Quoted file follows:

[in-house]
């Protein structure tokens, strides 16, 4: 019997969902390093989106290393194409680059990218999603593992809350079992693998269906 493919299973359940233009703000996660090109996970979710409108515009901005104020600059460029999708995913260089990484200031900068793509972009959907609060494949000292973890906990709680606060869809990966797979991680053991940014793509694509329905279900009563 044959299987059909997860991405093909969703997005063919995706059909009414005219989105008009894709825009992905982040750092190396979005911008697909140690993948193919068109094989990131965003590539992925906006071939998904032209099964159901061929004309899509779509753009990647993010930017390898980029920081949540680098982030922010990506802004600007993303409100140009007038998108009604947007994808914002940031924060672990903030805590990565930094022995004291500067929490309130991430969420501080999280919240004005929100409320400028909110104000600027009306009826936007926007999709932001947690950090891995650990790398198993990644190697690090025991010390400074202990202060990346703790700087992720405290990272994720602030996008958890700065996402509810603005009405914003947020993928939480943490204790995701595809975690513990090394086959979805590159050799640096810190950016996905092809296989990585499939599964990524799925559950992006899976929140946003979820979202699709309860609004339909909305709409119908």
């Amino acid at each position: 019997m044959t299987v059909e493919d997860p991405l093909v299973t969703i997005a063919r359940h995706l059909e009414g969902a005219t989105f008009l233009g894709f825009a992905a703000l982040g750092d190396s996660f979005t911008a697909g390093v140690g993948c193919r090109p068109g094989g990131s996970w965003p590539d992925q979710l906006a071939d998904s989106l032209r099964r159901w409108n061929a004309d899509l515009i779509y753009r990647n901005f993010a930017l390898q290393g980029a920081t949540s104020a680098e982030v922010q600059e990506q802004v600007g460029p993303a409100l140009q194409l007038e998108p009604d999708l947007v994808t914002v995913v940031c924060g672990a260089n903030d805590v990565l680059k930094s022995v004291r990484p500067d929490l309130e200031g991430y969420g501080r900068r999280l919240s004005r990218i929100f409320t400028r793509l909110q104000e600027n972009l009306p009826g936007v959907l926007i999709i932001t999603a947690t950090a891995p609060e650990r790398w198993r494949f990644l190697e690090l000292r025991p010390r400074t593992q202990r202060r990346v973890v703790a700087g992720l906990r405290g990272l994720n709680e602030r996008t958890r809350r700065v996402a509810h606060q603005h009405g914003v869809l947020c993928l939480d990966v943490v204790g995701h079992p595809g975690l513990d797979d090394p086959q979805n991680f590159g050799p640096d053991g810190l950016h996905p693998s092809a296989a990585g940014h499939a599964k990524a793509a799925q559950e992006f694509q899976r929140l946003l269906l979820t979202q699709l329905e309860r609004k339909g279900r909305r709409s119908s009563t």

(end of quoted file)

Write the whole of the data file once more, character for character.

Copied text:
[in-house]
């Protein structure tokens, strides 16, 4: 019997969902390093989106290393194409680059990218999603593992809350079992693998269906 493919299973359940233009703000996660090109996970979710409108515009901005104020600059460029999708995913260089990484200031900068793509972009959907609060494949000292973890906990709680606060869809990966797979991680053991940014793509694509329905279900009563 044959299987059909997860991405093909969703997005063919995706059909009414005219989105008009894709825009992905982040750092190396979005911008697909140690993948193919068109094989990131965003590539992925906006071939998904032209099964159901061929004309899509779509753009990647993010930017390898980029920081949540680098982030922010990506802004600007993303409100140009007038998108009604947007994808914002940031924060672990903030805590990565930094022995004291500067929490309130991430969420501080999280919240004005929100409320400028909110104000600027009306009826936007926007999709932001947690950090891995650990790398198993990644190697690090025991010390400074202990202060990346703790700087992720405290990272994720602030996008958890700065996402509810603005009405914003947020993928939480943490204790995701595809975690513990090394086959979805590159050799640096810190950016996905092809296989990585499939599964990524799925559950992006899976929140946003979820979202699709309860609004339909909305709409119908």
């Amino acid at each position: 019997m044959t299987v059909e493919d997860p991405l093909v299973t969703i997005a063919r359940h995706l059909e009414g969902a005219t989105f008009l233009g894709f825009a992905a703000l982040g750092d190396s996660f979005t911008a697909g390093v140690g993948c193919r090109p068109g094989g990131s996970w965003p590539d992925q979710l906006a071939d998904s989106l032209r099964r159901w409108n061929a004309d899509l515009i779509y753009r990647n901005f993010a930017l390898q290393g980029a920081t949540s104020a680098e982030v922010q600059e990506q802004v600007g460029p993303a409100l140009q194409l007038e998108p009604d999708l947007v994808t914002v995913v940031c924060g672990a260089n903030d805590v990565l680059k930094s022995v004291r990484p500067d929490l309130e200031g991430y969420g501080r900068r999280l919240s004005r990218i929100f409320t400028r793509l909110q104000e600027n972009l009306p009826g936007v959907l926007i999709i932001t999603a947690t950090a891995p609060e650990r790398w198993r494949f990644l190697e690090l000292r025991p010390r400074t593992q202990r202060r990346v973890v703790a700087g992720l906990r405290g990272l994720n709680e602030r996008t958890r809350r700065v996402a509810h606060q603005h009405g914003v869809l947020c993928l939480d990966v943490v204790g995701h079992p595809g975690l513990d797979d090394p086959q979805n991680f590159g050799p640096d053991g810190l950016h996905p693998s092809a296989a990585g940014h499939a599964k990524a793509a799925q559950e992006f694509q899976r929140l946003l269906l979820t979202q699709l329905e309860r609004k339909g279900r909305r709409s119908s009563t």